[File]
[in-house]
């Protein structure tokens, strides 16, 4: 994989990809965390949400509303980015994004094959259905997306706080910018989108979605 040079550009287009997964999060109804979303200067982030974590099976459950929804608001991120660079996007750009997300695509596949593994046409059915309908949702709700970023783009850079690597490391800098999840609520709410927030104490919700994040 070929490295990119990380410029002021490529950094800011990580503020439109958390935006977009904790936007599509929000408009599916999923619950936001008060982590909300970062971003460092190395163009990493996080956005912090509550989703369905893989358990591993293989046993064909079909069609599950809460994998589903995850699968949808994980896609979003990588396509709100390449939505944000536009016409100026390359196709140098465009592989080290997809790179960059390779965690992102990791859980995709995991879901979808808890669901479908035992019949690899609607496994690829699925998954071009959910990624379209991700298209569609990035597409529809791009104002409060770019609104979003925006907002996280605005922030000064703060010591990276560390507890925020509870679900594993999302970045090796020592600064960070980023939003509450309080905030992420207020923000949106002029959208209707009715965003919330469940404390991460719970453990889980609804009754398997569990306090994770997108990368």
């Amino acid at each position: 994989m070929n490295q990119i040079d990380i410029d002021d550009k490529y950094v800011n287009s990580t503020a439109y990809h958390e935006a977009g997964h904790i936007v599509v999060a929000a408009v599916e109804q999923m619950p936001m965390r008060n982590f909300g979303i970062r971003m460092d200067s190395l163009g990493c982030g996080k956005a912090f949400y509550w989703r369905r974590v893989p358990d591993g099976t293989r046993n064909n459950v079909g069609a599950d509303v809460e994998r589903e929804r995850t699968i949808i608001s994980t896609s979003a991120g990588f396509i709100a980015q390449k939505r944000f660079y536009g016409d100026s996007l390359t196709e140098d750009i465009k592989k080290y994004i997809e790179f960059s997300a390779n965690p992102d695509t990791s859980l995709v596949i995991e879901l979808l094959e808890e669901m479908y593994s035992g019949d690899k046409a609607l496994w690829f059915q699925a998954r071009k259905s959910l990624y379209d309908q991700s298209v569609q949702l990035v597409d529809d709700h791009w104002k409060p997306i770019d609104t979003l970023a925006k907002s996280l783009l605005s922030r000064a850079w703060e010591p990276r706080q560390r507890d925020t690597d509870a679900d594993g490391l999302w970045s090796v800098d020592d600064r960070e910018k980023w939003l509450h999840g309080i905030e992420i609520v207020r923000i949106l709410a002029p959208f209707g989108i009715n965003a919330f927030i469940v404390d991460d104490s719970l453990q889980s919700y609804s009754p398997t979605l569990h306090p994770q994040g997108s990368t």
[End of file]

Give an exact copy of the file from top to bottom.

[in-house]
């Protein structure tokens, strides 16, 4: 994989990809965390949400509303980015994004094959259905997306706080910018989108979605 040079550009287009997964999060109804979303200067982030974590099976459950929804608001991120660079996007750009997300695509596949593994046409059915309908949702709700970023783009850079690597490391800098999840609520709410927030104490919700994040 070929490295990119990380410029002021490529950094800011990580503020439109958390935006977009904790936007599509929000408009599916999923619950936001008060982590909300970062971003460092190395163009990493996080956005912090509550989703369905893989358990591993293989046993064909079909069609599950809460994998589903995850699968949808994980896609979003990588396509709100390449939505944000536009016409100026390359196709140098465009592989080290997809790179960059390779965690992102990791859980995709995991879901979808808890669901479908035992019949690899609607496994690829699925998954071009959910990624379209991700298209569609990035597409529809791009104002409060770019609104979003925006907002996280605005922030000064703060010591990276560390507890925020509870679900594993999302970045090796020592600064960070980023939003509450309080905030992420207020923000949106002029959208209707009715965003919330469940404390991460719970453990889980609804009754398997569990306090994770997108990368």
């Amino acid at each position: 994989m070929n490295q990119i040079d990380i410029d002021d550009k490529y950094v800011n287009s990580t503020a439109y990809h958390e935006a977009g997964h904790i936007v599509v999060a929000a408009v599916e109804q999923m619950p936001m965390r008060n982590f909300g979303i970062r971003m460092d200067s190395l163009g990493c982030g996080k956005a912090f949400y509550w989703r369905r974590v893989p358990d591993g099976t293989r046993n064909n459950v079909g069609a599950d509303v809460e994998r589903e929804r995850t699968i949808i608001s994980t896609s979003a991120g990588f396509i709100a980015q390449k939505r944000f660079y536009g016409d100026s996007l390359t196709e140098d750009i465009k592989k080290y994004i997809e790179f960059s997300a390779n965690p992102d695509t990791s859980l995709v596949i995991e879901l979808l094959e808890e669901m479908y593994s035992g019949d690899k046409a609607l496994w690829f059915q699925a998954r071009k259905s959910l990624y379209d309908q991700s298209v569609q949702l990035v597409d529809d709700h791009w104002k409060p997306i770019d609104t979003l970023a925006k907002s996280l783009l605005s922030r000064a850079w703060e010591p990276r706080q560390r507890d925020t690597d509870a679900d594993g490391l999302w970045s090796v800098d020592d600064r960070e910018k980023w939003l509450h999840g309080i905030e992420i609520v207020r923000i949106l709410a002029p959208f209707g989108i009715n965003a919330f927030i469940v404390d991460d104490s719970l453990q889980s919700y609804s009754p398997t979605l569990h306090p994770q994040g997108s990368t």